Universalism and Predestinarianism: Article Review

Summary

Brotherton opens with a summary: Universalism implies predestination. Throughout the paper he meditates on the relationship between divine freedom and created freedom, and puts them in competition with each other. God wills everyone to be saved, but individuals will themselves to be damned; Rather than God “overriding” this individual will to be saved, he “respects” it and allows the creature to go off into eternal torment. Brotherton claims that human freedom, correctly understood, forbids anyone from confidently claiming that all will be saved. The ending of the story of creation has not been revealed to us and it is entirely possible (and highly likely) that many will be damned. God permits souls to be damned so as to manifest his divine glory more fully. It would be “improper” for mercy to defeat justice, and therefore in the final outcome of history there must be a balance between mercy and justice in the form of a plurality of souls in both heaven and hell. It would be more glorious for numerous souls to freely damn themselves than it would be for God to save everyone. The “reality of moral evil” should be the determining fact that undergirds all of our theological reflections, and it should lead us to think that “universal salvation appears to be an especially doubtful proposal.”

Academic Comment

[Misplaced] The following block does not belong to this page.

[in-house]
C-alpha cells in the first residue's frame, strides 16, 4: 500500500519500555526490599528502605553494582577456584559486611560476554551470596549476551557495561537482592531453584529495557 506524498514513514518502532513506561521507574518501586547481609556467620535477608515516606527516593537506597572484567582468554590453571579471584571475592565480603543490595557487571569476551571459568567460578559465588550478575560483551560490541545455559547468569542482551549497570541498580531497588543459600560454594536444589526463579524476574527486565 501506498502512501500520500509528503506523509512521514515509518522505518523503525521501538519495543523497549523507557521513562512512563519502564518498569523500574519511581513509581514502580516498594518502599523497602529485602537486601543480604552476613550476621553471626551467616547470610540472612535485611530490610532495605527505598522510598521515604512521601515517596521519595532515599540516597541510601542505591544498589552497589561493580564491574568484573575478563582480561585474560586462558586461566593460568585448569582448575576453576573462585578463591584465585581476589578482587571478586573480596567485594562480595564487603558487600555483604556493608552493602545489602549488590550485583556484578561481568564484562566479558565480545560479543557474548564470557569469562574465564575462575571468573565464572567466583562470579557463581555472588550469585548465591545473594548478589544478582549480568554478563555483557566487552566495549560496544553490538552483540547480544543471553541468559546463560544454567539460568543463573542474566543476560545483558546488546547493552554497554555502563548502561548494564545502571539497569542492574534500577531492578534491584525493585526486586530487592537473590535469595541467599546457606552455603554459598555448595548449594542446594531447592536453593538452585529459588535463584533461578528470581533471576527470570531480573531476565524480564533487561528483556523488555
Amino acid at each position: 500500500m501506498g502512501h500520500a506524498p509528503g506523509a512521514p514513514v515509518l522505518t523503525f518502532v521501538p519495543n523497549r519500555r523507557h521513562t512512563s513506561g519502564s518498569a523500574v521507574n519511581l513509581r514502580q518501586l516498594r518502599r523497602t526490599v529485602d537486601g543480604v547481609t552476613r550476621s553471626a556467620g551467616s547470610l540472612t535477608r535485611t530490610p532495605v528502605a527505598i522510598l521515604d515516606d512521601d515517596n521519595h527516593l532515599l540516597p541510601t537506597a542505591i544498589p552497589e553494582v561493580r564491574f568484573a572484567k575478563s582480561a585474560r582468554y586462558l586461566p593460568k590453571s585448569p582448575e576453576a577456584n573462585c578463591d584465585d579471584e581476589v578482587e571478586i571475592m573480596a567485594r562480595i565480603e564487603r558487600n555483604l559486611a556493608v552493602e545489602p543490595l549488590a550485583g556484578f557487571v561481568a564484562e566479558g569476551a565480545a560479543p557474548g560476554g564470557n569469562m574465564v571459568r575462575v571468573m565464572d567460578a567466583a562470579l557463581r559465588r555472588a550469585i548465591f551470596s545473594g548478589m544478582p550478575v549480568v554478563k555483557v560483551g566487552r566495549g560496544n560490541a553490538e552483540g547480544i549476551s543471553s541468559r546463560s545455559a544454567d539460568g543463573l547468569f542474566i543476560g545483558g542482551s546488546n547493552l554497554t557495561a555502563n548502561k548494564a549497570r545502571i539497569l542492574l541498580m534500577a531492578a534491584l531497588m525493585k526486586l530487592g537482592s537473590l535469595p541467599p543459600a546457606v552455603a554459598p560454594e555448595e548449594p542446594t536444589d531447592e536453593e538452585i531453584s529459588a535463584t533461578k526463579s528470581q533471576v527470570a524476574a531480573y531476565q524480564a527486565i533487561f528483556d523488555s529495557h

The doctrine of Universalism is so obviously wrong and so completely heretical that I am shocked Brotherton felt the need to refute it with a paper of this length. The issue is quite simple: the God whom we Catholics worship is first and foremost a God of Justice1 and Wrath.2 He hates sin and must punish it.3 Every sin is an offence against God, and because the gravity of the sin is measured by the dignity of the one offended4, every sin – even something as ‘small’ as a white lie – merits infinite, endless, irrevocable, everlasting, inescapable, irredeemable, eternal torture in the flames of Hell.5 Furthermore God made humans free to either accept his love or reject it,6 and all who reject it are doomed to the aforementioned punishment of damnation. Finally, it is absolutely impossible for a person to know that they will ultimately be saved.7 All of this is the essence of the Gospel and Universalism denies all of it in every particular. Universalism claims that God is going to force us to go to heaven – even if we don’t want to – and is thus a heretical denial of human freedom. Universalism purports to permit people to be certain of their salvation, which is nothing but the sin of blasphemous presumption as identified and condemned at Trent. Universalism also claims that God doesn’t care about sin at all and is just going to ignore it and let everyone be saved regardless of whether they lived a good life or not; Universalism is thus an egregious denial of God’s Justice and Wrath against sin. Universalism also denies that there is a Hell; this is a blunt slander against the dogmas of the church and is therefore essentially a claim that the church is fallible. Universalism was once and for all condemned at the fifth ecumenical council: